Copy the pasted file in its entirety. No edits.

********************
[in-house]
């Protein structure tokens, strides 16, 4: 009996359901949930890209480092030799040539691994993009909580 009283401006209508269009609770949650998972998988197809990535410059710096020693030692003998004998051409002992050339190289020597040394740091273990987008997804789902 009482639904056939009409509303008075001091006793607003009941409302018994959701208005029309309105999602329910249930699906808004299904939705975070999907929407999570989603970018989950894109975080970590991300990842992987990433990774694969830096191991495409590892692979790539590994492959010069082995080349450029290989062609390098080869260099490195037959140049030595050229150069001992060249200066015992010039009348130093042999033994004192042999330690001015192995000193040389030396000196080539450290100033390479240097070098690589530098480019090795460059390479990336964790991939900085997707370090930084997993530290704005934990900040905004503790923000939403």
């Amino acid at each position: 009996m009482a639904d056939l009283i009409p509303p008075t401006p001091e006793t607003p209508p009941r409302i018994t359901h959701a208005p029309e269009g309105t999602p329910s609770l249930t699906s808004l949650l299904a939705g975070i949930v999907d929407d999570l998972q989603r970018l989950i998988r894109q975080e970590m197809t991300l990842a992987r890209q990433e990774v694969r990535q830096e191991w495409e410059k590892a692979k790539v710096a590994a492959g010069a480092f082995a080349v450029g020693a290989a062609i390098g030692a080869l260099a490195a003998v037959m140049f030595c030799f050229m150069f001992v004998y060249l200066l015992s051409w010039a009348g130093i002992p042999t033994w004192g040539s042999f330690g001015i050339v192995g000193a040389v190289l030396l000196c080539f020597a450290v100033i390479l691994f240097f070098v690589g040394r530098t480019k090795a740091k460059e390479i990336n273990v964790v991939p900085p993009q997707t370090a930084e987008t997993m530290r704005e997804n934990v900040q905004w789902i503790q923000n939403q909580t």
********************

[in-house]
């Protein structure tokens, strides 16, 4: 009996359901949930890209480092030799040539691994993009909580 009283401006209508269009609770949650998972998988197809990535410059710096020693030692003998004998051409002992050339190289020597040394740091273990987008997804789902 009482639904056939009409509303008075001091006793607003009941409302018994959701208005029309309105999602329910249930699906808004299904939705975070999907929407999570989603970018989950894109975080970590991300990842992987990433990774694969830096191991495409590892692979790539590994492959010069082995080349450029290989062609390098080869260099490195037959140049030595050229150069001992060249200066015992010039009348130093042999033994004192042999330690001015192995000193040389030396000196080539450290100033390479240097070098690589530098480019090795460059390479990336964790991939900085997707370090930084997993530290704005934990900040905004503790923000939403």
């Amino acid at each position: 009996m009482a639904d056939l009283i009409p509303p008075t401006p001091e006793t607003p209508p009941r409302i018994t359901h959701a208005p029309e269009g309105t999602p329910s609770l249930t699906s808004l949650l299904a939705g975070i949930v999907d929407d999570l998972q989603r970018l989950i998988r894109q975080e970590m197809t991300l990842a992987r890209q990433e990774v694969r990535q830096e191991w495409e410059k590892a692979k790539v710096a590994a492959g010069a480092f082995a080349v450029g020693a290989a062609i390098g030692a080869l260099a490195a003998v037959m140049f030595c030799f050229m150069f001992v004998y060249l200066l015992s051409w010039a009348g130093i002992p042999t033994w004192g040539s042999f330690g001015i050339v192995g000193a040389v190289l030396l000196c080539f020597a450290v100033i390479l691994f240097f070098v690589g040394r530098t480019k090795a740091k460059e390479i990336n273990v964790v991939p900085p993009q997707t370090a930084e987008t997993m530290r704005e997804n934990v900040q905004w789902i503790q923000n939403q909580t």